‘How you dey?’ ‘How na?’ ‘How go dey go?’ ‘How body?’ or ‘How life?’ literally meaning ‘how are you’ (in different shades), is a common expression in the English speaking West African countries of Ghana, Sierra Leone and Nigeria. It represents people’s interest in assessing, everyday life of other members of society.
Call it genuine interest in others’ welfare and you will be right. Call it a fulfilment of the norm and you will also be right. It’s a form of greeting, an expression of solidarity, an interest in the other person’s state of being and a fulfilment ‘of all righteousness.’ An interesting aspect of ‘how you dey’ is that both questioner and respondent, have an unspoken expectation that the answer will be positive. Thus the common response expected and provided is ‘I dey fine’ (I’m fine.) Ironically even folks who are visibly unwell respond in the positive. Thus while contextually adequate, ‘I’m fine’, is not always a reflection of the respondent’s true state of being at the material instant.
The responses sometimes represent the individual’s motivations, hopes and aspirations and reflect their religious inclinations. Expressions such as ‘it is well’ or ‘God dey’ (God is there for me) or ‘e go better’ (things will get better) are also commonly used and their underlying factors are potentially different than they appear. For example ‘e go better’ could mean life is not quite as is ‘should be’. The responses could also be a reflection of people’s reluctance to discuss their emotions and personal circumstances in public.
There are important lessons here for understanding and measuring well-being, in this context. In all the aforementioned Countries, religion appears to be an important underlying factor of people’s perceptions of their well-being and thus people’s level of spirituality may be as important or more important than material possessions. This is not surprising as evidence presented from studies in South Africa, Ethiopia and Bangladesh suggest that people’s conception of the ‘good life’ is influenced in part by their religion.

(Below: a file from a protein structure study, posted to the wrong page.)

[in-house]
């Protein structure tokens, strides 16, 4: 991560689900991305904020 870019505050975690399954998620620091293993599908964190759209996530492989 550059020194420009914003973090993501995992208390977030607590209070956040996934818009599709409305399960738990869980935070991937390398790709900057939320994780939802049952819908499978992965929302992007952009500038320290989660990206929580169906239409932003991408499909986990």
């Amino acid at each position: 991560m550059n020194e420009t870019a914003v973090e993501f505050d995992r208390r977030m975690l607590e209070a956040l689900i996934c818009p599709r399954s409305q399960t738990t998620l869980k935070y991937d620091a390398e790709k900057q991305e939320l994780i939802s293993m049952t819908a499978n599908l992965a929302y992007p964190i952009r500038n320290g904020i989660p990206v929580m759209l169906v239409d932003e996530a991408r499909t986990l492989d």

There are epistemological, ethical and methodological concerns here. How reliable and valid are people’s accounts of their quality of life? Should we accept on face value what people tell us about their well-being? How do we know on which side of the equation their bias really lays (between ‘faith’ and ‘reality’)? What are the ethical implications of asking people how their lives really are (invasion of privacy, potency for reigniting unpleasant emotions, potentially embarrassing, etc)? What kinds of responses do we expect to get (their true expression of their reality? Socially constructed perspectives of ideal reality? Or what they think we expect them to say?).
Standardised measures appear to ask similar questions to the ones asked by ordinary people on daily basis, or don’t they? Take questions of satisfaction with life as a whole (eg. How Life? – or how is your life); or domain satisfactions: ‘how work?’ (How is work?); health related questions: ‘how bodi?’ (how is your health or literally body?), etc. These questions appear similar to those related to domain satisfactions, global life satisfaction and perhaps happiness. Ceteris paribus these different formations could provide valuable insight into the quality of life in these societies.
Representative national polls or surveys of life satisfaction or happiness using standardised formats of these questions could prove useful in advancing measurement of well-being in these contexts. The advantage of a pidgin English measurement tool is that since it will be understood by a significant number of people when compared to standard English measures, it could amplify the potential to reach a more representative sample. Secondly, time series data could be generated in this way, to provide in conjunction with other sources of data, some understanding of the relationship between macro-economic indicators and well-being in these countries. Much work has been done in the United States (beginning with the Easterlin paradox in 1974) and elsewhere (with OECD and national level efforts across Europe and Asia) in these matters. ‘How you dey’ could provide baseline data upon which further work can be done.
Adapted from an earlier version posted on December 1, 2010, at okolobi.blogspot.com.